The neoliberal economic system is falling apart under the weight of its own contradictions, while its intellectual and cultural energies appear increasingly exhausted. New policy options and even novel directions in culture are coming into view. New electoral coalitions are emerging to support, for example, more family-oriented economic policies, to strengthen communities from the neighborhood to the nation, and to challenge the moral-cultural dominance of radical liberal individualism.

There are two problems here.  First, neoliberalism is not falling apart under its own contradictions.  If you look around the world it’s clear that the success of a country is strongly and positively correlated with the extent to which its policies resemble neoliberalism.  The top 20 countries of almost any list of free market policies regimes contain almost a who’s who of successful countries.  And even within the top 20, the top ten are even more successful.  There’s not a single example in the entire world of a country failing because it’s too neoliberal.  In contrast, history is tittered with examples of countries failing because they are too statist (Venezuela, Greece, Cuba, North Korea, Zimbabwe, etc.)  And Deirdre McCloskey showed that neoliberalism promotes the “civic virtue” so cherished by the new conservatives.

The second problem with the new conservative critique is that there’s no plausible alternative being offered.  Krein’s essay is actually quite good when he points to problems within conservatism, but when it comes to a new policy approach we are presented with bland and meaningless generalities.

For instance, what does it mean to have more “family-oriented economic policies”?  Surely that would include ending the marriage penalty in our tax system and our welfare system.  And who has spent the past 50 years advocating that we do so?  Neoliberal economists!  And who has consistently ignored their policy advice?  Progressive and conservative real world politicians.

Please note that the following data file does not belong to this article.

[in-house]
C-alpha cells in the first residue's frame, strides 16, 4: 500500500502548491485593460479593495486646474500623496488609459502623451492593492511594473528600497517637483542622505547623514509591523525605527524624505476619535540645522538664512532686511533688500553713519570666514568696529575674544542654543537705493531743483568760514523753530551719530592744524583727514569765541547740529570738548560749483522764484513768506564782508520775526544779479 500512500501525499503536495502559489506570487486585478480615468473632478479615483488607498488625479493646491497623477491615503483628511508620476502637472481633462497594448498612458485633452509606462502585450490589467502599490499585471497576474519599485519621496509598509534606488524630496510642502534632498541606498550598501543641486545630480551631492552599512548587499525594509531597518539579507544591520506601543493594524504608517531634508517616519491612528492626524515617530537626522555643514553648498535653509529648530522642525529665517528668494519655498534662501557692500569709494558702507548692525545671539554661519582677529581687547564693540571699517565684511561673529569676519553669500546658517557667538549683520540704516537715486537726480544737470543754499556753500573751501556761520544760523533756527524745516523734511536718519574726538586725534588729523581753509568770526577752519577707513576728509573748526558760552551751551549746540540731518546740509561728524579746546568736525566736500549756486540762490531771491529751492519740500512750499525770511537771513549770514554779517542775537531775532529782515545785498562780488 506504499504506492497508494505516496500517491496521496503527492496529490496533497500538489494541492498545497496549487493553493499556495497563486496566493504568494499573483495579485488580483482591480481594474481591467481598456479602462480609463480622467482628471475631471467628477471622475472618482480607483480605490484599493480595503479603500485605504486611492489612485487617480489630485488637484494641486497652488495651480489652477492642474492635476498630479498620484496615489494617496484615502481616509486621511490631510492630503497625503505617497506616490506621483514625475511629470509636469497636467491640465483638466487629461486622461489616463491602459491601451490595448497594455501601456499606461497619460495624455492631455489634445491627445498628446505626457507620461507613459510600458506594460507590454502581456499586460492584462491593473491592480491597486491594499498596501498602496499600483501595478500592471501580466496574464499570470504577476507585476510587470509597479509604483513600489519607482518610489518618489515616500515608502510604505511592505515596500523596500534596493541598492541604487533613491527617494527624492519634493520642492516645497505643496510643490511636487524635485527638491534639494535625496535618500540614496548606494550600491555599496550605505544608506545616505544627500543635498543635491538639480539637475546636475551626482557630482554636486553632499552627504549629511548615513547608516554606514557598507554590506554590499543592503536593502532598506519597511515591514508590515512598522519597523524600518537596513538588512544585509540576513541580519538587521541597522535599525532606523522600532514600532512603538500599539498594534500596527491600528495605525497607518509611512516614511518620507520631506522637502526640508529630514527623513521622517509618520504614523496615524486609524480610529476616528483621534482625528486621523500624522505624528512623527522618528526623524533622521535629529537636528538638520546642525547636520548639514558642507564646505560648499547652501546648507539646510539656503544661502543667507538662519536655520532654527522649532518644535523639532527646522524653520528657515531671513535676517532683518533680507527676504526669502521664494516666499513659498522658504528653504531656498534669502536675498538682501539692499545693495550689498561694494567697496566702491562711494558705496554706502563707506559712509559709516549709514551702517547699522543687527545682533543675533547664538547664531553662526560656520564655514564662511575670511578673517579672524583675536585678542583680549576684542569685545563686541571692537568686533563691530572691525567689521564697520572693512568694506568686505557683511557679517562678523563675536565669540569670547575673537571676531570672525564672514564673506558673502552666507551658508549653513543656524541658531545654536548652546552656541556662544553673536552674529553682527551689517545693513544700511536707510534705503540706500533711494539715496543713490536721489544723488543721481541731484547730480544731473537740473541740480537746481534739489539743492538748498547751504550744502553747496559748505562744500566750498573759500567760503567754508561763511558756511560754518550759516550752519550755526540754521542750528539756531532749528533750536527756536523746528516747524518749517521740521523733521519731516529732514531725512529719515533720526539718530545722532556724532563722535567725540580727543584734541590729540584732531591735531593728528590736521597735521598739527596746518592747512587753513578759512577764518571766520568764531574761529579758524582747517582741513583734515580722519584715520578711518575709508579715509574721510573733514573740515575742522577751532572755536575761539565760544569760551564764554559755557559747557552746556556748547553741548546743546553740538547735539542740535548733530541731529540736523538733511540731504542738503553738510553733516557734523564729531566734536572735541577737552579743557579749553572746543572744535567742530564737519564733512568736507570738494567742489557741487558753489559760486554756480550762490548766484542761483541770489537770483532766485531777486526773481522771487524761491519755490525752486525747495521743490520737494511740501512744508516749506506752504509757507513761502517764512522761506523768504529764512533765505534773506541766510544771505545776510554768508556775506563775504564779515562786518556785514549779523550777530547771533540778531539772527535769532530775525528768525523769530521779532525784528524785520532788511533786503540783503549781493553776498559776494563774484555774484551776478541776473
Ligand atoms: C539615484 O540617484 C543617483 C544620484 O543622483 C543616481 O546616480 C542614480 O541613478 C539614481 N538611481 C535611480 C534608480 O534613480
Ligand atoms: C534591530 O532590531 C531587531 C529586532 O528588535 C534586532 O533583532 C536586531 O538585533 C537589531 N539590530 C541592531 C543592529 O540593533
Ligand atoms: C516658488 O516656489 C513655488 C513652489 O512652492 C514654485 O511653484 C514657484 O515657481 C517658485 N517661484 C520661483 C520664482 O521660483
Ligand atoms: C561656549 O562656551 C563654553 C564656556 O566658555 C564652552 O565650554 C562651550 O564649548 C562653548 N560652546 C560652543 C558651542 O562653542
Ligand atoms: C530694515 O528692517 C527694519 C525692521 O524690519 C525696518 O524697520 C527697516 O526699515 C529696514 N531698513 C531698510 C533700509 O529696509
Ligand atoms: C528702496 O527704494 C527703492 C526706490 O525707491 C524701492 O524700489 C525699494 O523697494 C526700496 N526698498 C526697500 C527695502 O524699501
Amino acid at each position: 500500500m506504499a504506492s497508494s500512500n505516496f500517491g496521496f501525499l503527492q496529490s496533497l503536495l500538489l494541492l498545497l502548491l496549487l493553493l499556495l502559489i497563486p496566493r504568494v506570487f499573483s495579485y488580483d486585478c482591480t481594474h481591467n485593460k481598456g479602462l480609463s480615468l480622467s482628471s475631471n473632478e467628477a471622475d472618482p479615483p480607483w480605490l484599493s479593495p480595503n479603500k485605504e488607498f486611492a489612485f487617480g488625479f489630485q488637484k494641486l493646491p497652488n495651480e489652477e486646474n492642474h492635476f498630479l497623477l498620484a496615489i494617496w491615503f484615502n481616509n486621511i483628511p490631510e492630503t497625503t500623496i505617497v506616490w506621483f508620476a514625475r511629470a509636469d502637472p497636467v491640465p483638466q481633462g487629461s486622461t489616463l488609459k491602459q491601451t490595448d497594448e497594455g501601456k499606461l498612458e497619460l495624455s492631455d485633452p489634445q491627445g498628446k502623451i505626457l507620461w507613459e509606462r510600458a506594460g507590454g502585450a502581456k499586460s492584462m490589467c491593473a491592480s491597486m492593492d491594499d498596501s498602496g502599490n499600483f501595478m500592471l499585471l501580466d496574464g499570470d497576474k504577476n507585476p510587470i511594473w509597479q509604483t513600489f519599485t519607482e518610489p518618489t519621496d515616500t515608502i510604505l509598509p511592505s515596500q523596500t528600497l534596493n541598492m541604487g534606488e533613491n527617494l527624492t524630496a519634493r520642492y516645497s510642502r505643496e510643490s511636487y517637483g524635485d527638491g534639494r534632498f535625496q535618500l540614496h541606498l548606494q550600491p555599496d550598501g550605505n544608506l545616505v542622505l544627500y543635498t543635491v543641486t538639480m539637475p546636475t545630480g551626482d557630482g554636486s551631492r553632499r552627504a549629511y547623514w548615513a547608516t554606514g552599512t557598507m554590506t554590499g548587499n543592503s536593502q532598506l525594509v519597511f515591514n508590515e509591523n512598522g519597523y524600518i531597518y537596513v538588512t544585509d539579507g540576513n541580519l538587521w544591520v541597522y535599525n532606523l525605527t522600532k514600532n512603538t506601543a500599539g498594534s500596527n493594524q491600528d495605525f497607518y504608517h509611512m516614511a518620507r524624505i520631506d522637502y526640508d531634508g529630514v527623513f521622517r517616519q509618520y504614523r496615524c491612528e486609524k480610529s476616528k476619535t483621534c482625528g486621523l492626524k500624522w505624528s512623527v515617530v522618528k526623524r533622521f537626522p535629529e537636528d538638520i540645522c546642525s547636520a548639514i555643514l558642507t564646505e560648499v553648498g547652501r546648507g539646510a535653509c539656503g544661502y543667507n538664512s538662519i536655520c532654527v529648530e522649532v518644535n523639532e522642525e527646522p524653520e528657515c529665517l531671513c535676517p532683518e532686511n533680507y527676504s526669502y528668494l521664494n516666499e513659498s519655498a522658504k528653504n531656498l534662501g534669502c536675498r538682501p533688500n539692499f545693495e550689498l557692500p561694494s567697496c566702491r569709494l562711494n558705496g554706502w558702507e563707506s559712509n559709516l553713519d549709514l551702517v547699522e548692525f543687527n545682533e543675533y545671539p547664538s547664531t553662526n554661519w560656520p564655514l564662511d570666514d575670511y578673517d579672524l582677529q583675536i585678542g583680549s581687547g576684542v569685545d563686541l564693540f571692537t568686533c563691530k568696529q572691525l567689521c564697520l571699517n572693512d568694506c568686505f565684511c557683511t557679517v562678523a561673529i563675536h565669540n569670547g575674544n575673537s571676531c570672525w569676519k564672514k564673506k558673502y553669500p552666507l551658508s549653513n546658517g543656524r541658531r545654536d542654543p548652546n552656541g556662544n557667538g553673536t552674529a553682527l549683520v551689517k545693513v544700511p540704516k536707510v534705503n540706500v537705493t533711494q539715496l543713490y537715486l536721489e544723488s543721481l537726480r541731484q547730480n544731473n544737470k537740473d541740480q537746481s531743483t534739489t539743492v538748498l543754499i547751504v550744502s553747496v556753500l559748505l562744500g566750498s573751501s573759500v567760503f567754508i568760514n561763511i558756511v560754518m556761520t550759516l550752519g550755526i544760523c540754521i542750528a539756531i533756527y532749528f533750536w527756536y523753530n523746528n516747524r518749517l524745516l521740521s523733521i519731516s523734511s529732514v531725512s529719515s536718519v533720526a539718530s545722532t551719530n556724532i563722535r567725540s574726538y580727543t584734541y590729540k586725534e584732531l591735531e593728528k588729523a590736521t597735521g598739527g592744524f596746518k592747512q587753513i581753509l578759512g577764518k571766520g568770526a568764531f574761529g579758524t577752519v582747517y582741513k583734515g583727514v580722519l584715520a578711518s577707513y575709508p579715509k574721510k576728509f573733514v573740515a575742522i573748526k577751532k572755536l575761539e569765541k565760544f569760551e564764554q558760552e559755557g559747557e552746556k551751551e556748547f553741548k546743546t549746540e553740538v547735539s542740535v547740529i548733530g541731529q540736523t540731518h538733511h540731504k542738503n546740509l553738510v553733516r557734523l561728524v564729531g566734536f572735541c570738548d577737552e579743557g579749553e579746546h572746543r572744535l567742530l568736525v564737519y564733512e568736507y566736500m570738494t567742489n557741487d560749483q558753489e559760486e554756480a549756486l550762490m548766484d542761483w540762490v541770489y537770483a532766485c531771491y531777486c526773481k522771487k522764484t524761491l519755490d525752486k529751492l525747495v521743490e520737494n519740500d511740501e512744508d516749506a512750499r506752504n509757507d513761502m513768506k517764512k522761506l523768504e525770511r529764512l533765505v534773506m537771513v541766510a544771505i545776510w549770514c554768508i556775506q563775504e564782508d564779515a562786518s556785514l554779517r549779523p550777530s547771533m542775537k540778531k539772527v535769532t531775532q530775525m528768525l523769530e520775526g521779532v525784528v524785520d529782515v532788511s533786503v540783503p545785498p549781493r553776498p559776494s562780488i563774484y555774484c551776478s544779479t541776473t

And how about “moral-cultural dominance of radical liberal individualism”?  Perhaps he’s referring to radical proposals to legalize drugs.  Unfortunately, the anti-libertarian drug warriors have almost completely controlled US drug policy since 1913.  They’ve had their way, and we can all see the result.  So in what sense have radical libertarians “dominated” our policy?  Our laws on alcohol and sex are some of the most restrictive in the entire developed world.  Just to be clear, here I’m not trying to argue for or against any particular policy on individualism, just pointing out that other developed countries regard our attitudes toward alcohol and sex as being extremely puritanical.

To be fair, it is true that cultural liberalism has won some important battles in recent decades, in areas such as civil rights, women’s rights and gay rights.  Do the modern conservatives want to go back to previous conservative policies such as banning interracial marriage and criminalizing homosexuality?  Of course not.  Indeed doesn’t gay marriage “encourage families”?  So in the end their “cause” is little more than “we accept the direction of the arrow of history, but please move a bit more slowly”.  Not much of a rallying cry.

[Here I exclude the abortion debate, where conservatives actually can claim to have strong and distinctive views.  But then just say “abortion”; don’t talk about vague concepts like “radical individualism.”]

And what does the following mean:  “to strengthen communities from the neighborhood to the nation”?  What is a strong community?  Does it merely mean a healthy economy?  Strong religious values?  Strong civic culture?  Preserving manufacturing from import competition?  Giving NIMBY’s the power to stop minorities from moving in?  It could mean anything.  I’d guess that Bernie Sanders would like to see strong communities. (He’d eagerly fund “community groups” and encourage labor unions.) And a “strong nation” is an even more vacuous concept.  Does that mean a strong economy?  A strong military?  Nationalism?

It all sounds so nice, until the new conservatives are forced to come up with specific policy suggestions, at which point we are confronted with poorly thought out proposals based on discredited economic theories.  In practice we get old fashioned nationalism, which means trade barriers, immigration barriers, whitewashing of unpleasant parts of our history, bigotry against minorities and foreigners, and all the other attributes of nationalism throughout the ages. On foreign policy, the same conservatives who lament our foolish “neoconservative” adventures in the Middle East are among the most fervent in calling for a new cold war with China.

The nationalists of the 1920s and 1930s made exactly the same complaints about radical individualism, cosmopolitanism, globalization, etc.  Let’s not learn the same painful lessons a second time.